Towards quicker high level chip design

Competitiveness in the chip design and fabrication sector depends on fast turn-arounds and ever shorter concept-to-product cycles. New hardware design tools based on object-oriented methods should help shorten the design cycle.

The design gap

The complexity of recently available products, such as new 3G mobile phones, camera and PDA combos, is staggering and requires a huge design effort. “There is no doubt that electronic systems of the future are going to be very complex,” says Frank Oppenheimer of the OFFIS Research Institute, Oldenburg, and coordinator of the IST project ODETTE. “The complexity has been on the increase for a decade or so and we expect the trend to continue for the next 10-15 years.”

Chip fabrication technology is improving all the time leading to ever smaller components. This means that chips can be designed to handle greater complexity or, for the same level of complexity, require smaller chip areas and lower power consumption. This opens up many new opportunities.

“The problem is that the design methodologies are, from a technical standpoint, at least ten years old,” comments Oppenheimer. “There is a gap – we call it the design gap – between the methodologies and the technologies available. The tragedy is that these new opportunities cannot be fully exploited with current design methodologies.

“Suppose that, ten years ago, it took a year to design a system. Today, the requirement might be for a system with five times the complexity; using the same methodology, it would take five years to develop. No-one in industry would even consider such a long design cycle,” adds Oppenheimer.

Handling complexity

“When chips were first designed, decades ago, it was carried out at the level of individual transistors and gates,” says Oppenheimer. “Over the years, improvements in design methodology enabled designers to work at a much higher level, for example in terms of the registers and adders found within a microprocessor. This is the RT (Register Transfer) level. These are the basic building blocks within the micro-architecture of application-specific hardware devices (ASICs).”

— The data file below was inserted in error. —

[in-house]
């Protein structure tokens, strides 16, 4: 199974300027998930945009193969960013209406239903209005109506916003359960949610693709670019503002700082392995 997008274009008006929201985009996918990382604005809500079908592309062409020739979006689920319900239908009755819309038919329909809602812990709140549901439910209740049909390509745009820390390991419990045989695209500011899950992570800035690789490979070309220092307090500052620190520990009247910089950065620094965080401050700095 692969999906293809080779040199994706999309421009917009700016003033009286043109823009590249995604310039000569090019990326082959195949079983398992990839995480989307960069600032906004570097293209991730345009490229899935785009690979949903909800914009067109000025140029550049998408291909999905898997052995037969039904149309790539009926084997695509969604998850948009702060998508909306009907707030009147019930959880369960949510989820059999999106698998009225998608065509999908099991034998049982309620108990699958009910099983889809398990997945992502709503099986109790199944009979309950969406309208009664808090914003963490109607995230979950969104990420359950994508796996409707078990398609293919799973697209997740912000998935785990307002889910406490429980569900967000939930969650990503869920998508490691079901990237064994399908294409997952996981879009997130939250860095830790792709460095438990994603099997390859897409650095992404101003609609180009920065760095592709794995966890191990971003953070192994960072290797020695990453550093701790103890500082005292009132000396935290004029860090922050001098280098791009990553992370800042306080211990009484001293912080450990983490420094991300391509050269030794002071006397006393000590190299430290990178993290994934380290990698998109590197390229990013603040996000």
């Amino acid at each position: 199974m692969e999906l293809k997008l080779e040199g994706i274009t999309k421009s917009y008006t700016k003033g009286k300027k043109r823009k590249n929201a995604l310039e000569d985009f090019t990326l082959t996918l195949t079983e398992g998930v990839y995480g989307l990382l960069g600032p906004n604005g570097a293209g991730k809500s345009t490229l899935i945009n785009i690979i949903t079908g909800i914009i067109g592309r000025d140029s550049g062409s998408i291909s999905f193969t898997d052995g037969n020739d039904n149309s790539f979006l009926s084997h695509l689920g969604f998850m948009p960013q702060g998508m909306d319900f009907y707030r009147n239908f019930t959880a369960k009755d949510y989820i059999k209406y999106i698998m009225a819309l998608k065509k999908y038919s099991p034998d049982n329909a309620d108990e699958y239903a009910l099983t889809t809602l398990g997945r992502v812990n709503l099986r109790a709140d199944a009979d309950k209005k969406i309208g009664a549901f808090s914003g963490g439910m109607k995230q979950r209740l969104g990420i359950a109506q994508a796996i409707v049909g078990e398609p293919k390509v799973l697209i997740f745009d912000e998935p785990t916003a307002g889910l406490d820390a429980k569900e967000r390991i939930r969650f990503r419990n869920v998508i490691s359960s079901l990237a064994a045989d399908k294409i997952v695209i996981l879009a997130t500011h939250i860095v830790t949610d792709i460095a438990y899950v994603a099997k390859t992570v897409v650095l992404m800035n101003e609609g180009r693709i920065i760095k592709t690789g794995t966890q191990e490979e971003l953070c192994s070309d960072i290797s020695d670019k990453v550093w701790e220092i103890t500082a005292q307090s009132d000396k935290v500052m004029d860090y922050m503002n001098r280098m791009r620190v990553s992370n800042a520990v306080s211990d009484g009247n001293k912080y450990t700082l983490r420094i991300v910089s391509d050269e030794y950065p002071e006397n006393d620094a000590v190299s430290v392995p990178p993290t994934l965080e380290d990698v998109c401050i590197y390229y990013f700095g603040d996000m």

“Nevertheless, despite this level of complexity, the designer would still be thinking at quite a low level, for instance in terms of basic integer arithmetic or wiring individual components together on the chip. ODETTE enables hardware designers to think in terms of much more abstract data types, perform complex operations with them and provide the means for high-level communication modelling,” says Oppenheimer.

“We have tried to learn from the software domain, which is an area that is more advanced in the handling of complexity,” observes Oppenheimer. “The object-oriented approach has a good track record, and concepts such as Classes and Inheritance are used in the ODETTE methodology. For example, whereas conventional chip design uses the concept of integer arithmetic, the ODETTE methodology would be quite at home working with TCP/IP packets. All the designer would have to do is to model the packet as a Class. We’ve significantly raised the level of abstraction of hardware designs and a spin-off will be to raise the level of productivity.”

Putting theory into practice

There were two dimensions to the ODETTE project. One was to carry out research into the use of object-oriented methods as a means of generating hardware designs. The other was to develop a translator that takes an object-oriented hardware specification and translates it, using hardware synthesis, into something that can be inserted into an industrial design flow for real silicon.

Hardware synthesis based on object-oriented specifications called for the development of new synthesis techniques and tools. This lead to the definition of an extended SystemC/C++ synthesis subset, and a prototype synthesis tool capable of processing it. ODETTE presented a whole new design environment, and many other topics had to be addressed. First class libraries, for example, had to be created to support the hardware synthesis and verification techniques had to be developed, and these greatly benefited from the higher level of abstraction inherent in object-oriented methods.

“The fabrication process involves a number of steps,” says Oppenheimer. “You make a software-like description of the hardware using a language such as VHDL or Verilog. You then use a synthesis tool, which employs a chain of tools to eventually produce something that can be processed on a silicon wafer. The ODETTE implementation can be thought of, in effect, as another element in the chain of tools, which sits on top of all the other tools. Only with tools such as ODETTE will tomorrow’s designers be able to create high-functionality chips with several hundred million transistors.”

“The research work of ODETTE continues in related fields at OFFIS,” says Oppenheimer. “As for the future, we hope the synthesis tool will become commercialised. Part of the methodology, in particular the Language Reference Manual and the simulation library of OSSS, can be downloaded free of charge.”

Contact:
Frank Oppenheimer
Manager System Design Methodology Group
OFFIS – R&D Division Embedded Hardware-/Software-Systems
Escherweg 2
D- 26121 Oldenburg
Germany
Tel: +49-441-9722285
Fax: +49-441-9722282
Email: Frank.Oppenheimer@offis.de
Source: Based on information from ODETTE

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